Earl’s Kidnapped Son: A Real-Life Test of the Choice to be Right or to be Happy
After several years of marriage, a close friend of mine, I’ll call him Earl, got divorced from Sheryl. They had joint custody of their 8-year-old son. Sheryl asked Earl if she could take their son on a 7-day, church-sponsored tour to Israel. Earl gave his permission.
The kidnapping. When the tour group returned home again, Sheryl and their son were not with them. Sheryl had absconded with their they son with no intention of returning to the US. Earl contacted the State Department. They couldn’t help since Sheryl was the mother. Earl contacted INTERPOL. They were no help. Then Earl hired a local private investigator in Jerusalem, the last place the tour group had seen them. He couldn’t find them.
Meanwhile, Earl had planned to get remarried a week after his son and Sheryl were supposed to return. His son was going to be the ring bearer in the wedding ceremony. On the day of the wedding, Sheryl and his son had still not returned.
They went ahead with the wedding ceremony without his son’s presence. Earl and his new bride cancelled their honeymoon and booked airfare to Israel.
The search. After a week of fruitless searching throughout Jerusalem with the private investigator, Earl had about given up. Their return flight was Sunday evening. Then, Sunday morning, the day they were to return to the US, they tried one last time to “stake out” one of the few English-speaking churches in Jerusalem, thinking this would be a natural place for his wife to go.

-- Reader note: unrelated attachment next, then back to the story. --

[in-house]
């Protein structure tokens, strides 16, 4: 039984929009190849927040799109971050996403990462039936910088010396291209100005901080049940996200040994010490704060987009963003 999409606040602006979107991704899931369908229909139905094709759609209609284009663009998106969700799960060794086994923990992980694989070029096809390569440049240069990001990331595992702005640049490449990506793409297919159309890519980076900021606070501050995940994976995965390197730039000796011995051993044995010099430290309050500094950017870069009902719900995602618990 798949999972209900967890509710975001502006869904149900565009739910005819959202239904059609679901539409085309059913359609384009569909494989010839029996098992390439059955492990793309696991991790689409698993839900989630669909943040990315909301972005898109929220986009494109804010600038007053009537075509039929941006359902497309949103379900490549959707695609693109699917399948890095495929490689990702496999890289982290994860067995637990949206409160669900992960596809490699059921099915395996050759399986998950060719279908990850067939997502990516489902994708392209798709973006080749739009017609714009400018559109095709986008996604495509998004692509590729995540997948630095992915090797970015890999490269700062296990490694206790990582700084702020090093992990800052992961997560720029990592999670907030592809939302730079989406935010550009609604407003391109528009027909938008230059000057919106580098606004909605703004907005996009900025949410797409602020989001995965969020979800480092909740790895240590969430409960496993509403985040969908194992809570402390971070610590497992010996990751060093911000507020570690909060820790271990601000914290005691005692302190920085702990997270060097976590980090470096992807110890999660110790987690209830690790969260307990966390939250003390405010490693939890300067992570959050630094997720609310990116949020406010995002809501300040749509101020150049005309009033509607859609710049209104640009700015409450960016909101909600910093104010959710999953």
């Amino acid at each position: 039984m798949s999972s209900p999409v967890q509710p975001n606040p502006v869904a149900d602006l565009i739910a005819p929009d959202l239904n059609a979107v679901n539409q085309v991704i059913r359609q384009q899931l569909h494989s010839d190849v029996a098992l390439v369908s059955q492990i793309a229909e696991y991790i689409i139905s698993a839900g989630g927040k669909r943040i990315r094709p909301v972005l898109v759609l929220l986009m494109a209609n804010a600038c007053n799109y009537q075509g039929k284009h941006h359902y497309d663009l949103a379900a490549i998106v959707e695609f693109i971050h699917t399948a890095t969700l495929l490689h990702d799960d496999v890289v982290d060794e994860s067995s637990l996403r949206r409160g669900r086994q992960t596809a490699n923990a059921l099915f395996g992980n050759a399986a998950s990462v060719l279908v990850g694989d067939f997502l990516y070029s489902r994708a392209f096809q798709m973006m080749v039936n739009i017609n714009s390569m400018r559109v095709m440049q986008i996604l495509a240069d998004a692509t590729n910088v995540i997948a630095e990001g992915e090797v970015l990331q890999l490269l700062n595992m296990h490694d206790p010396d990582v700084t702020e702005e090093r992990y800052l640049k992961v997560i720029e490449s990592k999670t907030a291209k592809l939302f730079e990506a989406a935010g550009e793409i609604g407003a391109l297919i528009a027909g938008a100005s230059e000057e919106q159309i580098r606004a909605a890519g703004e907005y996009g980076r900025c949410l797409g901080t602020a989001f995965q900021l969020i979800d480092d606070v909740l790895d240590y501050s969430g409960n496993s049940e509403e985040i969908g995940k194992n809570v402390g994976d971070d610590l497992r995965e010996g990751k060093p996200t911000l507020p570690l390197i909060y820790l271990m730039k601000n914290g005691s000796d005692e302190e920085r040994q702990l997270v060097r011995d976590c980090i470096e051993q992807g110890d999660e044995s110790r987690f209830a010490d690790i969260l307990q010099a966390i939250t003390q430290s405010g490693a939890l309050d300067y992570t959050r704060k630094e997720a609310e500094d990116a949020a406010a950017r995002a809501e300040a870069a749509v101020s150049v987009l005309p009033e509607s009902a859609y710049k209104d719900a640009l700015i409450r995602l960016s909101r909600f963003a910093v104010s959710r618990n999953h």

Sure enough, right there in front of them, they watched Sheryl and his son enter the church. Sheryl went into the main sanctuary and their son went to a Sunday school class.
Earl walked into the Sunday school room, took his son by the hand, hailed a taxi to the airport, and returned home with him.
A few days later, Sheryl also returned to the US.
The decision. Now Earl had a choice to make. Should he have Sheryl arrested for kidnapping, or at least, violating the terms of their divorce? Should he tell his son the truth that his mother had tried to prevent him from seeing his father ever again? Should he stand up in the court of public opinion and paint an accurate picture of what Sheryl did and castigate her in front of her friends and relatives?
Or, should he do nothing to punish his ex for her heinous behavior?
Eric was under great pressure from his friends to lock Sheryl up and throw away the key. He chose not to.
All he did was get the custody agreement amended so he had full custody and require all visitations of his son with his mother be supervised by a court-appointed social worker. In essence, he gave his ex a pass on kidnapping his son and attempting to cut him off from his father forever.
The rationale. Earl figured his and his new wife’s happiness would be severely hampered by a long, drawn-out court case, and his son would suffer by seeing his mother arrested and ultimately incarcerated. His son would benefit by having a relationship with his mother, flawed as she was, and his son’s safety would be protected by the supervised visits.
Earl suffered from knowing his friends thought he let Sheryl off lightly, and their belief he looked weak in doing so. Many thought Sheryl should be severely punished for what she did.
Earl’s bottom line was “What would be best for him, his new wife, and his son? What would bring my family the greatest happiness going forward?” He was not concerned with what would be the most appropriate treatment for Sheryl.
So, What’s the Point?
By honoring his desire to bring the most happiness into his home with his son and new wife, Earl epitomizes the courage it takes to truly live the philosophy that being happy is more rewarding than being right.
Earl’s story stands as a beacon to every divorced person who dares to ask the question, “Am I strong enough to let being happy be enough?”